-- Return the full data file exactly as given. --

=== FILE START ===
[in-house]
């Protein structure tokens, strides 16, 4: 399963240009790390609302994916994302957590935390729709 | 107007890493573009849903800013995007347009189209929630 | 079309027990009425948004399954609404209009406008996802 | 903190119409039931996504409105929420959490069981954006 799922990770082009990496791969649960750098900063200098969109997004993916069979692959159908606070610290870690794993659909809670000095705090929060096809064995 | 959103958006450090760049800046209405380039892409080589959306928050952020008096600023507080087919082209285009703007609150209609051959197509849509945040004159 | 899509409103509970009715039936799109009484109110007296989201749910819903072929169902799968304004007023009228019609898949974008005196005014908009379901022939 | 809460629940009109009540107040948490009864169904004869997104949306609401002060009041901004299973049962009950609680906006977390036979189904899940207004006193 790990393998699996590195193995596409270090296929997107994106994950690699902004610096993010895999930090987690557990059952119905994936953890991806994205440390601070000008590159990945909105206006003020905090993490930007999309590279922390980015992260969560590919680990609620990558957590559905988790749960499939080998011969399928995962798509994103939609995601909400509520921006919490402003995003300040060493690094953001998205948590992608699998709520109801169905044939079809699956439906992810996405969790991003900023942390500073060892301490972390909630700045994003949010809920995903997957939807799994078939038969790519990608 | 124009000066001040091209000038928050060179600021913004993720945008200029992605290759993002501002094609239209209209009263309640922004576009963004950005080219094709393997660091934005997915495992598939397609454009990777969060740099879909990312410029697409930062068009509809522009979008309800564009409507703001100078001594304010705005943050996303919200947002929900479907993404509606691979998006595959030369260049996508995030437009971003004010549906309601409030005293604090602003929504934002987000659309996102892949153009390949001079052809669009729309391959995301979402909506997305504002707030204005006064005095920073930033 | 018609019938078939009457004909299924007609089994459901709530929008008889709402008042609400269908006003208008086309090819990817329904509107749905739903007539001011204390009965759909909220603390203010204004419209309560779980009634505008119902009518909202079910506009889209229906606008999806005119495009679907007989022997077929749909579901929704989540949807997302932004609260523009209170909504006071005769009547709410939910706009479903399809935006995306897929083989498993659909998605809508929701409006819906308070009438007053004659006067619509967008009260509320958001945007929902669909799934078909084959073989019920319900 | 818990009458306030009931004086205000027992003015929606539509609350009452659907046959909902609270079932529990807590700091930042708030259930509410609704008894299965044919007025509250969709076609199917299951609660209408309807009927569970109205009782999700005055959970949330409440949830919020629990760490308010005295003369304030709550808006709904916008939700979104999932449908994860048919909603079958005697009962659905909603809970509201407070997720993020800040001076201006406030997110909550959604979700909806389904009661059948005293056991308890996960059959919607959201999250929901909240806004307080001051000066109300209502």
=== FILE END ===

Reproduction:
[in-house]
């Protein structure tokens, strides 16, 4: 399963240009790390609302994916994302957590935390729709 | 107007890493573009849903800013995007347009189209929630 | 079309027990009425948004399954609404209009406008996802 | 903190119409039931996504409105929420959490069981954006 799922990770082009990496791969649960750098900063200098969109997004993916069979692959159908606070610290870690794993659909809670000095705090929060096809064995 | 959103958006450090760049800046209405380039892409080589959306928050952020008096600023507080087919082209285009703007609150209609051959197509849509945040004159 | 899509409103509970009715039936799109009484109110007296989201749910819903072929169902799968304004007023009228019609898949974008005196005014908009379901022939 | 809460629940009109009540107040948490009864169904004869997104949306609401002060009041901004299973049962009950609680906006977390036979189904899940207004006193 790990393998699996590195193995596409270090296929997107994106994950690699902004610096993010895999930090987690557990059952119905994936953890991806994205440390601070000008590159990945909105206006003020905090993490930007999309590279922390980015992260969560590919680990609620990558957590559905988790749960499939080998011969399928995962798509994103939609995601909400509520921006919490402003995003300040060493690094953001998205948590992608699998709520109801169905044939079809699956439906992810996405969790991003900023942390500073060892301490972390909630700045994003949010809920995903997957939807799994078939038969790519990608 | 124009000066001040091209000038928050060179600021913004993720945008200029992605290759993002501002094609239209209209009263309640922004576009963004950005080219094709393997660091934005997915495992598939397609454009990777969060740099879909990312410029697409930062068009509809522009979008309800564009409507703001100078001594304010705005943050996303919200947002929900479907993404509606691979998006595959030369260049996508995030437009971003004010549906309601409030005293604090602003929504934002987000659309996102892949153009390949001079052809669009729309391959995301979402909506997305504002707030204005006064005095920073930033 | 018609019938078939009457004909299924007609089994459901709530929008008889709402008042609400269908006003208008086309090819990817329904509107749905739903007539001011204390009965759909909220603390203010204004419209309560779980009634505008119902009518909202079910506009889209229906606008999806005119495009679907007989022997077929749909579901929704989540949807997302932004609260523009209170909504006071005769009547709410939910706009479903399809935006995306897929083989498993659909998605809508929701409006819906308070009438007053004659006067619509967008009260509320958001945007929902669909799934078909084959073989019920319900 | 818990009458306030009931004086205000027992003015929606539509609350009452659907046959909902609270079932529990807590700091930042708030259930509410609704008894299965044919007025509250969709076609199917299951609660209408309807009927569970109205009782999700005055959970949330409440949830919020629990760490308010005295003369304030709550808006709904916008939700979104999932449908994860048919909603079958005697009962659905909603809970509201407070997720993020800040001076201006406030997110909550959604979700909806389904009661059948005293056991308890996960059959919607959201999250929901909240806004307080001051000066109300209502």